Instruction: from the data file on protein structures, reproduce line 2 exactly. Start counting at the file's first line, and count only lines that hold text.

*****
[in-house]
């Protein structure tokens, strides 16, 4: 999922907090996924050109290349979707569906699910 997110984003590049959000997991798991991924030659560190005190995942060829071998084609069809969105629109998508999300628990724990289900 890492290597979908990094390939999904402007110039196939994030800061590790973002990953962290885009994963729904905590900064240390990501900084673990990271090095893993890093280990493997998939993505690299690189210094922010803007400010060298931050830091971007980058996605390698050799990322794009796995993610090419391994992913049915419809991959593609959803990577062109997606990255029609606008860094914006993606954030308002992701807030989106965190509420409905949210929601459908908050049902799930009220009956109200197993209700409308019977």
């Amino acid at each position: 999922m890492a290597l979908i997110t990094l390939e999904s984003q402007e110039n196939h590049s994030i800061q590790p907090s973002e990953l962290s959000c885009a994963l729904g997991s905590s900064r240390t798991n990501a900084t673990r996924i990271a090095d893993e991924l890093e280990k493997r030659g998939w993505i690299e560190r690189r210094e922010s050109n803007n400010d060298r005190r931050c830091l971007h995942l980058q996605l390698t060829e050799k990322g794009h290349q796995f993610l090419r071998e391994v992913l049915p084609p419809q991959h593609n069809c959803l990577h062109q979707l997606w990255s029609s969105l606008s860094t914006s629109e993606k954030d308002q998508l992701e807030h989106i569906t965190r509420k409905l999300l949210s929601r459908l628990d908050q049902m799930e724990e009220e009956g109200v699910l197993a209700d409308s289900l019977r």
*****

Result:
């Protein structure tokens, strides 16, 4: 999922907090996924050109290349979707569906699910 997110984003590049959000997991798991991924030659560190005190995942060829071998084609069809969105629109998508999300628990724990289900 890492290597979908990094390939999904402007110039196939994030800061590790973002990953962290885009994963729904905590900064240390990501900084673990990271090095893993890093280990493997998939993505690299690189210094922010803007400010060298931050830091971007980058996605390698050799990322794009796995993610090419391994992913049915419809991959593609959803990577062109997606990255029609606008860094914006993606954030308002992701807030989106965190509420409905949210929601459908908050049902799930009220009956109200197993209700409308019977």